By JIM PERRY, Publisher
Gainesville Daily Register
Gainesville really knows how to celebrate Veteran’s Day. On Monday, complete with an Honor Guard, Old Glory and many distinguished and decorated defenders of our freedom, we will pause to remember and respect those who have served our country through the military.
A huge fireworks display will cap the evening dedicated to those who served in our Armed Forces to preserve and protect our freedom.
Did you ever wonder why Veteran’s Day is typically celebrated at 11 a.m. on 11/11? World War I, known at the time as “The Great War,” officially ended when the Treaty of Versailles was signed on June 28, 1919, in Versailles, France.
However, fighting ceased seven months earlier when an armistice, or temporary cessation of hostilities, between the Allied nations and Germany went into effect on the eleventh hour of the eleventh day of the eleventh month. For that reason, November 11, 1918, is generally regarded as the end of “the war to end all wars.”
Veteran’s Day is special to me and is filled with bittersweet emotions. Looking back, I’ll always remember my dad talking about landing on the beaches of Normandy on D-Day, June 6, 1944.
I can only imagine what that must have been like. It’s an adrenaline rush just to think about jumping from the boat and running across that beach under enemy fire with a full pack and rifle.
Dad never talked much about his war years while I was growing up. That was always a topic he kept to himself. Toward the end of his life that notion seemed to change. He wanted the grandkids to hear some of his stories and me too, I guess, since that was the first time I’d heard them.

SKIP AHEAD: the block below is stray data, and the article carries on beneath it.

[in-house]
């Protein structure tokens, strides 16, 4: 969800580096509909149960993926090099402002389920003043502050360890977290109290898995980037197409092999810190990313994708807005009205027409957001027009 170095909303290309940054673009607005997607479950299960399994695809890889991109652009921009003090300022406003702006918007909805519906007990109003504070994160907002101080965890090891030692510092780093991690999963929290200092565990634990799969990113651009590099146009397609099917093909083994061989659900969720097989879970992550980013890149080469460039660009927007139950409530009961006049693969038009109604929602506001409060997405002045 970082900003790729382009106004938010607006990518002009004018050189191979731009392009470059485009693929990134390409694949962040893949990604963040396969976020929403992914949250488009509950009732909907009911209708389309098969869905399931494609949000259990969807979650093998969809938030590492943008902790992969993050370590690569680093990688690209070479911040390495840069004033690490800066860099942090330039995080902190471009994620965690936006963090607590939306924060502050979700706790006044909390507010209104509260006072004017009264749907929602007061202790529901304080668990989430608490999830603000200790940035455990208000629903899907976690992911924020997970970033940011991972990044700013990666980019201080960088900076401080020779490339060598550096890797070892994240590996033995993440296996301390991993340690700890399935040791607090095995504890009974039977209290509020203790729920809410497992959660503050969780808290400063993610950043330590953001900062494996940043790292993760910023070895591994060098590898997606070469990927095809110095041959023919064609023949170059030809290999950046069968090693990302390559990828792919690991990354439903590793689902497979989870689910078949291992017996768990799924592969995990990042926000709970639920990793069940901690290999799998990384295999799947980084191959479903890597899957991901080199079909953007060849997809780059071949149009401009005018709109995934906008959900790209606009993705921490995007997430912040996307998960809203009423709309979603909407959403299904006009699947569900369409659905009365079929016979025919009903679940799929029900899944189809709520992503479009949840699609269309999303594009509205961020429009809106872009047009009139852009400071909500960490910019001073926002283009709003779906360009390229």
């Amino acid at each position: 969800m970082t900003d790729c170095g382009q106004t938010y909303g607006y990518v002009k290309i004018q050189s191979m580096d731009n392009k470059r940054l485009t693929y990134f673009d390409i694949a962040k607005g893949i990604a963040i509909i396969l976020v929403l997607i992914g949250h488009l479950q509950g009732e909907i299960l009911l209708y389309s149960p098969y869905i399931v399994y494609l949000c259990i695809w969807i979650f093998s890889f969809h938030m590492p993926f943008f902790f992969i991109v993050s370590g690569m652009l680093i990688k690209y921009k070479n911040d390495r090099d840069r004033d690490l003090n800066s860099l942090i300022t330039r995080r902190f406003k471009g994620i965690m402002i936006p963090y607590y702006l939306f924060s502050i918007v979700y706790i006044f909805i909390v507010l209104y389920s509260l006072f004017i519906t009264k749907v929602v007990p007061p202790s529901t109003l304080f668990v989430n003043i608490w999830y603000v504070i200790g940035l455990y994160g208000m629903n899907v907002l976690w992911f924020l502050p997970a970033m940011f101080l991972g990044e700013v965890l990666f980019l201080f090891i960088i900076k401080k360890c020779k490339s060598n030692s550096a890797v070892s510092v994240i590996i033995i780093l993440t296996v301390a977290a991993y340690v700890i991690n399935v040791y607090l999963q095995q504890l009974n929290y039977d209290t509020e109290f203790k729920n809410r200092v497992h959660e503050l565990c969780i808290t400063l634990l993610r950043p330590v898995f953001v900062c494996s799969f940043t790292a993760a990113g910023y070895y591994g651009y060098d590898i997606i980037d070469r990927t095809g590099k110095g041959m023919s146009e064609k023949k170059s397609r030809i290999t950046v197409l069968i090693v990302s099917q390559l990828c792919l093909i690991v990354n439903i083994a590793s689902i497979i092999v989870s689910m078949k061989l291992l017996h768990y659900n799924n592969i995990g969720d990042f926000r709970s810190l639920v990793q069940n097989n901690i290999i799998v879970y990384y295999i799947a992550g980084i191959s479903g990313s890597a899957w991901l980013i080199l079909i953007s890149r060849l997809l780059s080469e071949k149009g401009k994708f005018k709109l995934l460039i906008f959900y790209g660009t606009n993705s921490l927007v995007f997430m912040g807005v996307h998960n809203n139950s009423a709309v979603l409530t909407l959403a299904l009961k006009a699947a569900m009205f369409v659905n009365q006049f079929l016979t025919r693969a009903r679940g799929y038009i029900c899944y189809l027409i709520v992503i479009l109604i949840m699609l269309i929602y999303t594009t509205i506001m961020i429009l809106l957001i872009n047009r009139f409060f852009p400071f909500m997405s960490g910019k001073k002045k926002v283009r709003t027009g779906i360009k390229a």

After dad passed away, I found photos he had stashed away from his war years. That part of his life became much more real to me seeing him in uniform, seeing the look in his eyes, knowing the ultimate price so many of his friends paid to preserve our freedom.
Many family members have served our country. We have a rich family history in service. The McKinneys on my mom’s side served, with her dad in WWI and her brothers in WWII.
The Texas McMinns on my wife’s side of the family defended our freedom for generations. They’ve all left a rich family legacy of service.
It’s different and even more personal for me now. Just a few short years ago, our youngest son Kevin joined the Army. We watched him grow through the boot camp experience and into medical assistance training.
He graduated at Fort Sam Houston and headed overseas to be stationed in South Korea. He loves the Army and has excelled in the experience. His wife and family have joined him to make their home in South Korea during his tour there.
I worry about my son, daughter and three beautiful grandchildren living so far away from home. The face in every military picture I see in the news or online becomes the face of my son. I see the face I watched grow from a child to a man with a family of his own.
I know many of you share these feelings and emotions. You have family members or friends serving our country or who have served in the past. I hope you’ll join with me in support of our troops both at home and overseas. Let’s pause for a moment and thank them for their service to our nation.
This Veteran’s Day I hope you’ll join me with your thoughts and prayers for those serving in our Armed Forces. Pray to keep them safe and in thankfulness for their sacrifice and dedication to preserving our freedom.
Let’s thank them for their service to our country and for holding steadfast to the cause that has meant so much to so many for generations.